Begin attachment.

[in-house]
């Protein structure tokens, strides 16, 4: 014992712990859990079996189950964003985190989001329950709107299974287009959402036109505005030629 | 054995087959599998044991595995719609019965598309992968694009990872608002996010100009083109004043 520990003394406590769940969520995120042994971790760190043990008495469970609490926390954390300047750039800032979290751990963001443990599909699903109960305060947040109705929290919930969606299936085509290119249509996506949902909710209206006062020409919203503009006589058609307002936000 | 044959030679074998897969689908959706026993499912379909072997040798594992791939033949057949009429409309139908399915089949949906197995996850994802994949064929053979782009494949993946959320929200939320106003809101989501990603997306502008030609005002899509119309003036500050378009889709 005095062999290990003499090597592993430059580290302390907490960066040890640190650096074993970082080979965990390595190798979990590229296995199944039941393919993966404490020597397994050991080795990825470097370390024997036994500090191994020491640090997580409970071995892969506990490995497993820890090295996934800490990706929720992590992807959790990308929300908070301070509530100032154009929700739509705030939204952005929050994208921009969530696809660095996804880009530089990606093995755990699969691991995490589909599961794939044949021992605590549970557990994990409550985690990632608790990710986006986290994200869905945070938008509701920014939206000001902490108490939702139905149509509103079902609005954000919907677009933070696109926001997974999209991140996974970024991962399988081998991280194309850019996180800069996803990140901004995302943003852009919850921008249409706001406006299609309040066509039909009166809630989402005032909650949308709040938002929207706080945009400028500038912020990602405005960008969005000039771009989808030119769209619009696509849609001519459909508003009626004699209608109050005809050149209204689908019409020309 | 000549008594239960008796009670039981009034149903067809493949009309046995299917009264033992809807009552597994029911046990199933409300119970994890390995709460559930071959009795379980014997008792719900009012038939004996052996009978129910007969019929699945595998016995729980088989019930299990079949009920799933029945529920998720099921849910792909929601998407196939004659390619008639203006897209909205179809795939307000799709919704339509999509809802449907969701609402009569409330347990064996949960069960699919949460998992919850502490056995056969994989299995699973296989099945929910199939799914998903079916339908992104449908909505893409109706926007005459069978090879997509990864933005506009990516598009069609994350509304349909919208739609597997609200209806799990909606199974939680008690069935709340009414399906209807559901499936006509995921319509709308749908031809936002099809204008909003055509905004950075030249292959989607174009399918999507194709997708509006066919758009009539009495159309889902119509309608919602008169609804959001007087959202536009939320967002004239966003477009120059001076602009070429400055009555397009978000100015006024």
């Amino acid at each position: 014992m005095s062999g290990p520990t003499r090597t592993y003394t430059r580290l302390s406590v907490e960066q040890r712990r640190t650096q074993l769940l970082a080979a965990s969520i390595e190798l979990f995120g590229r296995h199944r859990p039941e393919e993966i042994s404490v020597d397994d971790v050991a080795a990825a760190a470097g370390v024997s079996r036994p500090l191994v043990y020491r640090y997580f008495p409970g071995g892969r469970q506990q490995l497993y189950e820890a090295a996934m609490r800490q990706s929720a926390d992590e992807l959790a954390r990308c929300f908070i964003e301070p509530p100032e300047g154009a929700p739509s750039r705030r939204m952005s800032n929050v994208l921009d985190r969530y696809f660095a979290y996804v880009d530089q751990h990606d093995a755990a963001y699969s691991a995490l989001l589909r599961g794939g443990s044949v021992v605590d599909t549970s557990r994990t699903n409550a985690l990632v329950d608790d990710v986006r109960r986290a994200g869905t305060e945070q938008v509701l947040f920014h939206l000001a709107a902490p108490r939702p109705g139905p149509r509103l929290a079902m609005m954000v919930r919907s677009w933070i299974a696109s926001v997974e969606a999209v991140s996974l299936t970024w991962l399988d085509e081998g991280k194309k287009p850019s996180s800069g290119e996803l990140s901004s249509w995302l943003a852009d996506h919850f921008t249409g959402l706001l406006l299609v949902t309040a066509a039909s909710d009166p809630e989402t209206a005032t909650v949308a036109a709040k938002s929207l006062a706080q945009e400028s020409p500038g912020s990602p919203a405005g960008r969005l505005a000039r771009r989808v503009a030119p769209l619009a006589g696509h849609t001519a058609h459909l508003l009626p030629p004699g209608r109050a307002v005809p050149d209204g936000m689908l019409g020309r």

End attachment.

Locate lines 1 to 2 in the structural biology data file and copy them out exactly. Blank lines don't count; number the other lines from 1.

[in-house]
């Protein structure tokens, strides 16, 4: 014992712990859990079996189950964003985190989001329950709107299974287009959402036109505005030629 | 054995087959599998044991595995719609019965598309992968694009990872608002996010100009083109004043 520990003394406590769940969520995120042994971790760190043990008495469970609490926390954390300047750039800032979290751990963001443990599909699903109960305060947040109705929290919930969606299936085509290119249509996506949902909710209206006062020409919203503009006589058609307002936000 | 044959030679074998897969689908959706026993499912379909072997040798594992791939033949057949009429409309139908399915089949949906197995996850994802994949064929053979782009494949993946959320929200939320106003809101989501990603997306502008030609005002899509119309003036500050378009889709 005095062999290990003499090597592993430059580290302390907490960066040890640190650096074993970082080979965990390595190798979990590229296995199944039941393919993966404490020597397994050991080795990825470097370390024997036994500090191994020491640090997580409970071995892969506990490995497993820890090295996934800490990706929720992590992807959790990308929300908070301070509530100032154009929700739509705030939204952005929050994208921009969530696809660095996804880009530089990606093995755990699969691991995490589909599961794939044949021992605590549970557990994990409550985690990632608790990710986006986290994200869905945070938008509701920014939206000001902490108490939702139905149509509103079902609005954000919907677009933070696109926001997974999209991140996974970024991962399988081998991280194309850019996180800069996803990140901004995302943003852009919850921008249409706001406006299609309040066509039909009166809630989402005032909650949308709040938002929207706080945009400028500038912020990602405005960008969005000039771009989808030119769209619009696509849609001519459909508003009626004699209608109050005809050149209204689908019409020309 | 000549008594239960008796009670039981009034149903067809493949009309046995299917009264033992809807009552597994029911046990199933409300119970994890390995709460559930071959009795379980014997008792719900009012038939004996052996009978129910007969019929699945595998016995729980088989019930299990079949009920799933029945529920998720099921849910792909929601998407196939004659390619008639203006897209909205179809795939307000799709919704339509999509809802449907969701609402009569409330347990064996949960069960699919949460998992919850502490056995056969994989299995699973296989099945929910199939799914998903079916339908992104449908909505893409109706926007005459069978090879997509990864933005506009990516598009069609994350509304349909919208739609597997609200209806799990909606199974939680008690069935709340009414399906209807559901499936006509995921319509709308749908031809936002099809204008909003055509905004950075030249292959989607174009399918999507194709997708509006066919758009009539009495159309889902119509309608919602008169609804959001007087959202536009939320967002004239966003477009120059001076602009070429400055009555397009978000100015006024």